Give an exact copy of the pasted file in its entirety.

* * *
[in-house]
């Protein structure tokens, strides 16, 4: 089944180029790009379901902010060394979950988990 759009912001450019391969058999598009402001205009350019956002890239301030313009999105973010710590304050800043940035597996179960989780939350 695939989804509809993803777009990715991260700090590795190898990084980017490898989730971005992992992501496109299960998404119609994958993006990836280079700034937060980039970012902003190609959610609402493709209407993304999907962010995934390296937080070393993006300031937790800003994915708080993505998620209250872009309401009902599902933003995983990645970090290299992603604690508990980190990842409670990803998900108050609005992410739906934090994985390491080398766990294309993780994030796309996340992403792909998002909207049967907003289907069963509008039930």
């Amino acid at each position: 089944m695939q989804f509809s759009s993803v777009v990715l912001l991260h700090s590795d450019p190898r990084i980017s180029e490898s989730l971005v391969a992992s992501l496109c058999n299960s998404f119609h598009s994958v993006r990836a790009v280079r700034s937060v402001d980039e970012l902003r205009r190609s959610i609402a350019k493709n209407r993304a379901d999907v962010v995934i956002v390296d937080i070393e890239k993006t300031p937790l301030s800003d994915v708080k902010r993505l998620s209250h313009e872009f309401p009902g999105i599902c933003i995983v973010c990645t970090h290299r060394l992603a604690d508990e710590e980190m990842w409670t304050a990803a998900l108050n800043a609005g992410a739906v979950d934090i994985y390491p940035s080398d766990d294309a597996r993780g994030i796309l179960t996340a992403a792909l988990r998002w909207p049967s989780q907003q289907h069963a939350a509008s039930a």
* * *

[in-house]
């Protein structure tokens, strides 16, 4: 089944180029790009379901902010060394979950988990 759009912001450019391969058999598009402001205009350019956002890239301030313009999105973010710590304050800043940035597996179960989780939350 695939989804509809993803777009990715991260700090590795190898990084980017490898989730971005992992992501496109299960998404119609994958993006990836280079700034937060980039970012902003190609959610609402493709209407993304999907962010995934390296937080070393993006300031937790800003994915708080993505998620209250872009309401009902599902933003995983990645970090290299992603604690508990980190990842409670990803998900108050609005992410739906934090994985390491080398766990294309993780994030796309996340992403792909998002909207049967907003289907069963509008039930």
């Amino acid at each position: 089944m695939q989804f509809s759009s993803v777009v990715l912001l991260h700090s590795d450019p190898r990084i980017s180029e490898s989730l971005v391969a992992s992501l496109c058999n299960s998404f119609h598009s994958v993006r990836a790009v280079r700034s937060v402001d980039e970012l902003r205009r190609s959610i609402a350019k493709n209407r993304a379901d999907v962010v995934i956002v390296d937080i070393e890239k993006t300031p937790l301030s800003d994915v708080k902010r993505l998620s209250h313009e872009f309401p009902g999105i599902c933003i995983v973010c990645t970090h290299r060394l992603a604690d508990e710590e980190m990842w409670t304050a990803a998900l108050n800043a609005g992410a739906v979950d934090i994985y390491p940035s080398d766990d294309a597996r993780g994030i796309l179960t996340a992403a792909l988990r998002w909207p049967s989780q907003q289907h069963a939350a509008s039930a």